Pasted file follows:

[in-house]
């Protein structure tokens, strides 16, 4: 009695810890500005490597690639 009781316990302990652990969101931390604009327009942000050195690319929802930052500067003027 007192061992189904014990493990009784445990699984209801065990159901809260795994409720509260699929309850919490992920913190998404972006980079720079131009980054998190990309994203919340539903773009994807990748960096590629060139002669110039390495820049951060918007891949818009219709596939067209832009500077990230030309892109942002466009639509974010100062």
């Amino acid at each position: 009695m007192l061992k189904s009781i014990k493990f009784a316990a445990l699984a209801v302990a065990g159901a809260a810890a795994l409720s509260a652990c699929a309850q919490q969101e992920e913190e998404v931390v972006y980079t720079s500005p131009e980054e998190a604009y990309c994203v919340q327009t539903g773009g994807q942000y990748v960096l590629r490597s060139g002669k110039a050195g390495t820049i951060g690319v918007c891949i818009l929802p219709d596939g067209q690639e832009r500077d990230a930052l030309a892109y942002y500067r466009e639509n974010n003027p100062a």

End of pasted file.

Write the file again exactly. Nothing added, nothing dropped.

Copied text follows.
[in-house]
């Protein structure tokens, strides 16, 4: 009695810890500005490597690639 009781316990302990652990969101931390604009327009942000050195690319929802930052500067003027 007192061992189904014990493990009784445990699984209801065990159901809260795994409720509260699929309850919490992920913190998404972006980079720079131009980054998190990309994203919340539903773009994807990748960096590629060139002669110039390495820049951060918007891949818009219709596939067209832009500077990230030309892109942002466009639509974010100062």
């Amino acid at each position: 009695m007192l061992k189904s009781i014990k493990f009784a316990a445990l699984a209801v302990a065990g159901a809260a810890a795994l409720s509260a652990c699929a309850q919490q969101e992920e913190e998404v931390v972006y980079t720079s500005p131009e980054e998190a604009y990309c994203v919340q327009t539903g773009g994807q942000y990748v960096l590629r490597s060139g002669k110039a050195g390495t820049i951060g690319v918007c891949i818009l929802p219709d596939g067209q690639e832009r500077d990230a930052l030309a892109y942002y500067r466009e639509n974010n003027p100062a």